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Alkanet

Alkanet, Anchusae Radix. Alkanna Root, Alkanet Root; Orcanette, Fr. Spanish Bugloss. Alkannawurzel, G.—This is the root of Alkanna tinctoria L., or dyers' alkanet, an herbaceous perennial plant, of the Fam. Boraginaceae, growing in the Grecian Archipelago and the south of Europe, where it is cultivated. See E. M. Holmes, P. J., 1897, p. 61. For an account of Syrian alkanet and allied plants, see Proc. A. Ph. A., 1896, 565. Alkanet, as found in commerce, is in pieces 7 to 10 cm. long, and from 5 to 15 mm. thick, somewhat twisted, consisting of a dark-red, easily separable bark, and an internal ligneous portion, which is reddish externally, whitish near the center, and composed of numerous distinct, slender, cohering fibers. As it comes to us it is usually much decayed internally, very light, and of a loose, almost spongy texture. The fresh root has a faint odor, and a bitterish, astringent taste; but when dried it is nearly inodorous and insipid. Its coloring principle, which abounds mostly in the cortical part, is soluble in alcohol, ether, and the oils, to which it imparts a deep red color, but is insoluble in water. It may be obtained by first exhausting the root with water, and then treating it with a weak solution of potassium or sodium carbonate, from which the coloring principle may be precipitated by an acid. According to Pelletier, by whom it was discovered, it possesses acid properties, forming with the alkalies and earths neutral compounds, which are of a blue color, and soluble in alcohol and ether. Its weak acid character resembles that of alizarin, to which it is chemically related, as when distilled with zinc dust it yields methyl-anthracene. It has also received the names of anchusin and alkannin. The anchusin has been extracted and studied by C. J. S. Thompson. (A. J. P., 1886, 409.) He finds it to vary in amount between 5.25 and 6.02 per cent. It is red, resin-like, insoluble in water, soluble in oils, alcohol, chloroform, and ether, and with a rich deep blue color in alkali hydroxides, the color changing again to crimson on addition of an acid. According to A. Gawalowski, the red coloring matter of alkanet root consists of two distinct bodies, the one turning blue, the other green by the action of alkalies. The first of these, alkannic acid, is extracted by ether and alcohol. The second, anchusic acid, is obtained by extraction with benzene. Both form characteristic colored salts. (Ph. Ztg., 1902, 817.) Alkanet is somewhat astringent, and was formerly used in several diseases; but it is now employed exclusively for coloring oils, ointments, and plasters, which are beautifully reddened by one-fortieth of their weight of the root. The best way to use it with this object in view is to suspend the alkanet, after tying it in a piece of flannel, in the melted fat. A fine color is obtained by previously washing the alkanet with water and then thoroughly drying it before suspending it in the fat or oil. It is said also to be used in the preparation of spurious port wine. The Oleum Hypericum, formerly much used under that title or the name Red Oil, consisted of fixed oil colored with alkanet. (... real infused oil of hypericum is red because you used fresh herb, not because you colored it with whatever. -Henriette)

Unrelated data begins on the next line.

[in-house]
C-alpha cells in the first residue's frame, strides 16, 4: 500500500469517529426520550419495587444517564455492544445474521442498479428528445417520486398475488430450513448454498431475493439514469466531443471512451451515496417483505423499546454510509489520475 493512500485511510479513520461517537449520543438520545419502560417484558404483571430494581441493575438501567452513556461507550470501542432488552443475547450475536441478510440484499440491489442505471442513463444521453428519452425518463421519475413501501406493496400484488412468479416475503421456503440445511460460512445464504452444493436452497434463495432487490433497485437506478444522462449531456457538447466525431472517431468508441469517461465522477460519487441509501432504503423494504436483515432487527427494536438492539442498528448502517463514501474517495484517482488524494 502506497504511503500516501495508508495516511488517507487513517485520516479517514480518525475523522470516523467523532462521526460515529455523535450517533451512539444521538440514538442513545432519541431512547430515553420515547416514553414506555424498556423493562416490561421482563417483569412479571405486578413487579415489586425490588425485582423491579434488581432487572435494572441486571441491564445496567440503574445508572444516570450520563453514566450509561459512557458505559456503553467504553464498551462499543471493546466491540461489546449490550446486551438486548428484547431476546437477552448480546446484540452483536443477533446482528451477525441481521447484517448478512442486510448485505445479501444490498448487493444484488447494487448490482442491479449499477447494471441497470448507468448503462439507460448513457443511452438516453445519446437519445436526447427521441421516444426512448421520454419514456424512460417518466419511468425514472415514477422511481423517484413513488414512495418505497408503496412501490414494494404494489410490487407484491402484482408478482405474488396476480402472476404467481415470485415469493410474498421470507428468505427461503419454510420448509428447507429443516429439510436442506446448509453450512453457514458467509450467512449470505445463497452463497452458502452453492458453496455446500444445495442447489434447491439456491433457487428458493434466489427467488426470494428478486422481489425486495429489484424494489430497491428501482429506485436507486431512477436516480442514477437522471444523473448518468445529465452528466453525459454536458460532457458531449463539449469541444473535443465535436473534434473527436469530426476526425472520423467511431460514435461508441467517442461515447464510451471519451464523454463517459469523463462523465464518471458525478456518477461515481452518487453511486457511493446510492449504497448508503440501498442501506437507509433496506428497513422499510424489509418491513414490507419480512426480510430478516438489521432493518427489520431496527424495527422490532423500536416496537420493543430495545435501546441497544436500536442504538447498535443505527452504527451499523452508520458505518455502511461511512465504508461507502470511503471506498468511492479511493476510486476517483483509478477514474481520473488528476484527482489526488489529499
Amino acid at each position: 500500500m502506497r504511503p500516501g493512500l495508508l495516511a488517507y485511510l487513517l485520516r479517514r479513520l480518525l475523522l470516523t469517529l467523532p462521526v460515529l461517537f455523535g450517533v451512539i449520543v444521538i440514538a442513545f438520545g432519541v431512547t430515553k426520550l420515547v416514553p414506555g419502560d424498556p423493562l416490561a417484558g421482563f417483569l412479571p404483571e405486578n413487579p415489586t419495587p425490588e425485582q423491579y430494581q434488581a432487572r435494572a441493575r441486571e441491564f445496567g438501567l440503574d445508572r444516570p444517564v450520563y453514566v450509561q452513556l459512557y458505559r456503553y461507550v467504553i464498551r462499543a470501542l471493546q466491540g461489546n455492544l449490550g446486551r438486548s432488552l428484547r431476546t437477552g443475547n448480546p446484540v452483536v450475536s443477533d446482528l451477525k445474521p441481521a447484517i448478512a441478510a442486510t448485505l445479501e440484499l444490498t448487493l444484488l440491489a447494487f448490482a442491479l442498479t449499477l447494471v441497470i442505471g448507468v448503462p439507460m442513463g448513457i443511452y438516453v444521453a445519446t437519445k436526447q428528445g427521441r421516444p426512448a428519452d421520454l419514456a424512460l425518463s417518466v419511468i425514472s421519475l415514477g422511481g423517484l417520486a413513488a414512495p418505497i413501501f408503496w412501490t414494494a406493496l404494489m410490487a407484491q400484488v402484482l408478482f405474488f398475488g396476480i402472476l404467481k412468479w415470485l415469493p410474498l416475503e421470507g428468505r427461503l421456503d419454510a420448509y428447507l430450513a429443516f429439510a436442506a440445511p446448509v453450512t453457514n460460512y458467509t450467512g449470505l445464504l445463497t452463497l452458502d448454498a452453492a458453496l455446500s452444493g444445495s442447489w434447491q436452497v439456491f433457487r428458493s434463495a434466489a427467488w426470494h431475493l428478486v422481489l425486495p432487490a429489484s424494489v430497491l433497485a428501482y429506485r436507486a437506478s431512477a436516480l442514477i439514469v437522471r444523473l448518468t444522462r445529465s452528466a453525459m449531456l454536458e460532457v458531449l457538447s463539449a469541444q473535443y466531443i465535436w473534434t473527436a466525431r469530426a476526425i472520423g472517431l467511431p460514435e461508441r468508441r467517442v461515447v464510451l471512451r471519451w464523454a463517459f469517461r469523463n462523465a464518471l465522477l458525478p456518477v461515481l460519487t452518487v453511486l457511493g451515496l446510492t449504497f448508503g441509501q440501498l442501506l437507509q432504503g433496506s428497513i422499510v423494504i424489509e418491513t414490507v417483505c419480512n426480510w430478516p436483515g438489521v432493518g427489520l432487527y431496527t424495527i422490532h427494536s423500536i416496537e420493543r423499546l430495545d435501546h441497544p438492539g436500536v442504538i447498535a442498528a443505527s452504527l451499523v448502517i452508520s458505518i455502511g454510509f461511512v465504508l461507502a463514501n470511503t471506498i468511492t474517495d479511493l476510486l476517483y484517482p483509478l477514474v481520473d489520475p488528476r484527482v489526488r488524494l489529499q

The Dispensatory of the United States of America, 1918, was edited by Joseph P. Remington, Horatio C. Wood and others.



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